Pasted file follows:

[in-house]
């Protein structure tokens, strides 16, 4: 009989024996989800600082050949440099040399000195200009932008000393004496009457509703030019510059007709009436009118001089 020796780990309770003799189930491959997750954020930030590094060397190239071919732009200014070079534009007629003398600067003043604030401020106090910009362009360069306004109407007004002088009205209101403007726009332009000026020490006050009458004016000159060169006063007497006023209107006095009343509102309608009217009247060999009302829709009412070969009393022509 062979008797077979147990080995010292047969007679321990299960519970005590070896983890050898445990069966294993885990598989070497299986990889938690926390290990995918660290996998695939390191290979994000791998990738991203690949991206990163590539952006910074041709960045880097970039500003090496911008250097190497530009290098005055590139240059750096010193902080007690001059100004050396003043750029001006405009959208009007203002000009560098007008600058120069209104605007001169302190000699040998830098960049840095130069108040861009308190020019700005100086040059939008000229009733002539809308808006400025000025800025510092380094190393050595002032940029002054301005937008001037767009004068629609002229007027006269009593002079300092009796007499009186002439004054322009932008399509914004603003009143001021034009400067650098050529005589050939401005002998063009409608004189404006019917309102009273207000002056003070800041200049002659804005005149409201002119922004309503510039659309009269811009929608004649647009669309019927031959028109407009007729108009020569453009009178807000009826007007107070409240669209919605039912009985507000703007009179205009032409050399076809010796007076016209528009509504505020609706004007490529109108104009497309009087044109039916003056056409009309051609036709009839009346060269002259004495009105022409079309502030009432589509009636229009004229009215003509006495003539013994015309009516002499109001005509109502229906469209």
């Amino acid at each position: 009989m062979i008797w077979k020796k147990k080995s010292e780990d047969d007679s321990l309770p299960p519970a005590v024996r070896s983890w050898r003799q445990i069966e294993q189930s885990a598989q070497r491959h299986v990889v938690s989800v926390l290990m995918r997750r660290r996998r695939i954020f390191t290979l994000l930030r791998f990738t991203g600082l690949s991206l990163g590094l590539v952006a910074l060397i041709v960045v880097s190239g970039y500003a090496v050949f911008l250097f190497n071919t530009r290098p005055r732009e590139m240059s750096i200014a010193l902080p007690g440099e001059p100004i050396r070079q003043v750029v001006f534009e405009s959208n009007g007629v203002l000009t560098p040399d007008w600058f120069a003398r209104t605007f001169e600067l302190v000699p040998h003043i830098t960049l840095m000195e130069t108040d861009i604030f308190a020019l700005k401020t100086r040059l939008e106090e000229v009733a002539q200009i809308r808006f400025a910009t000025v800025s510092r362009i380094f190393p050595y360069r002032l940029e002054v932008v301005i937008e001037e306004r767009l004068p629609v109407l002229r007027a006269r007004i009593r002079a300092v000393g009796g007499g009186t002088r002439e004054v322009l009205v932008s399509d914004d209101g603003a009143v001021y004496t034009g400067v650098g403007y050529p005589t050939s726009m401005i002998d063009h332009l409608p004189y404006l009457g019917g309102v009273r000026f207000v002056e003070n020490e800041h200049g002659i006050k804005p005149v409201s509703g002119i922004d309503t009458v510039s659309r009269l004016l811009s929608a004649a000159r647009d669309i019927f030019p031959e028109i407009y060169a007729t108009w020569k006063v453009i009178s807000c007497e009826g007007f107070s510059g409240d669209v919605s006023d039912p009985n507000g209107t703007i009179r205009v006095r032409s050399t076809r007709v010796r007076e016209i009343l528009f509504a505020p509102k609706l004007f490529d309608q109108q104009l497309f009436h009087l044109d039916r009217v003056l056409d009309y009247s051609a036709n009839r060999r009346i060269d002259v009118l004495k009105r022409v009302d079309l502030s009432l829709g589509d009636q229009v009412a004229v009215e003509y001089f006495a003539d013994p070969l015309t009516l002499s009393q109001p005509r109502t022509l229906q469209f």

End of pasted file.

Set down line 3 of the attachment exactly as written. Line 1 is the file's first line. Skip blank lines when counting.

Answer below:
């Amino acid at each position: 009989m062979i008797w077979k020796k147990k080995s010292e780990d047969d007679s321990l309770p299960p519970a005590v024996r070896s983890w050898r003799q445990i069966e294993q189930s885990a598989q070497r491959h299986v990889v938690s989800v926390l290990m995918r997750r660290r996998r695939i954020f390191t290979l994000l930030r791998f990738t991203g600082l690949s991206l990163g590094l590539v952006a910074l060397i041709v960045v880097s190239g970039y500003a090496v050949f911008l250097f190497n071919t530009r290098p005055r732009e590139m240059s750096i200014a010193l902080p007690g440099e001059p100004i050396r070079q003043v750029v001006f534009e405009s959208n009007g007629v203002l000009t560098p040399d007008w600058f120069a003398r209104t605007f001169e600067l302190v000699p040998h003043i830098t960049l840095m000195e130069t108040d861009i604030f308190a020019l700005k401020t100086r040059l939008e106090e000229v009733a002539q200009i809308r808006f400025a910009t000025v800025s510092r362009i380094f190393p050595y360069r002032l940029e002054v932008v301005i937008e001037e306004r767009l004068p629609v109407l002229r007027a006269r007004i009593r002079a300092v000393g009796g007499g009186t002088r002439e004054v322009l009205v932008s399509d914004d209101g603003a009143v001021y004496t034009g400067v650098g403007y050529p005589t050939s726009m401005i002998d063009h332009l409608p004189y404006l009457g019917g309102v009273r000026f207000v002056e003070n020490e800041h200049g002659i006050k804005p005149v409201s509703g002119i922004d309503t009458v510039s659309r009269l004016l811009s929608a004649a000159r647009d669309i019927f030019p031959e028109i407009y060169a007729t108009w020569k006063v453009i009178s807000c007497e009826g007007f107070s510059g409240d669209v919605s006023d039912p009985n507000g209107t703007i009179r205009v006095r032409s050399t076809r007709v010796r007076e016209i009343l528009f509504a505020p509102k609706l004007f490529d309608q109108q104009l497309f009436h009087l044109d039916r009217v003056l056409d009309y009247s051609a036709n009839r060999r009346i060269d002259v009118l004495k009105r022409v009302d079309l502030s009432l829709g589509d009636q229009v009412a004229v009215e003509y001089f006495a003539d013994p070969l015309t009516l002499s009393q109001p005509r109502t022509l229906q469209f």